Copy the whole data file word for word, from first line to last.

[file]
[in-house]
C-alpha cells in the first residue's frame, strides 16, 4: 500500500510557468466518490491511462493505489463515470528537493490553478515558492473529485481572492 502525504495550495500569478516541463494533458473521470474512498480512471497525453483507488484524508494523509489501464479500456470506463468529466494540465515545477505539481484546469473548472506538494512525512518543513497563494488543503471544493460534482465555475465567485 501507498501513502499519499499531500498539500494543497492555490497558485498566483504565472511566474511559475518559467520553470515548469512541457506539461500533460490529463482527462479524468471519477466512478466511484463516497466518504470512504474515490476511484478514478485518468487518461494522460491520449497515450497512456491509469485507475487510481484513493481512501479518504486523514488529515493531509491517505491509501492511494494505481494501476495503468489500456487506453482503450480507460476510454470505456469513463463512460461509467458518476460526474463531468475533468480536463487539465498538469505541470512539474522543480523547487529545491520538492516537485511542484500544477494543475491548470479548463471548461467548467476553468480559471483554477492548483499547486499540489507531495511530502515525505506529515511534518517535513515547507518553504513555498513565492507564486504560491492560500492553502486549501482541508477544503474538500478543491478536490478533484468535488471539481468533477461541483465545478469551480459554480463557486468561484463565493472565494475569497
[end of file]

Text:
[in-house]
C-alpha cells in the first residue's frame, strides 16, 4: 500500500510557468466518490491511462493505489463515470528537493490553478515558492473529485481572492 502525504495550495500569478516541463494533458473521470474512498480512471497525453483507488484524508494523509489501464479500456470506463468529466494540465515545477505539481484546469473548472506538494512525512518543513497563494488543503471544493460534482465555475465567485 501507498501513502499519499499531500498539500494543497492555490497558485498566483504565472511566474511559475518559467520553470515548469512541457506539461500533460490529463482527462479524468471519477466512478466511484463516497466518504470512504474515490476511484478514478485518468487518461494522460491520449497515450497512456491509469485507475487510481484513493481512501479518504486523514488529515493531509491517505491509501492511494494505481494501476495503468489500456487506453482503450480507460476510454470505456469513463463512460461509467458518476460526474463531468475533468480536463487539465498538469505541470512539474522543480523547487529545491520538492516537485511542484500544477494543475491548470479548463471548461467548467476553468480559471483554477492548483499547486499540489507531495511530502515525505506529515511534518517535513515547507518553504513555498513565492507564486504560491492560500492553502486549501482541508477544503474538500478543491478536490478533484468535488471539481468533477461541483465545478469551480459554480463557486468561484463565493472565494475569497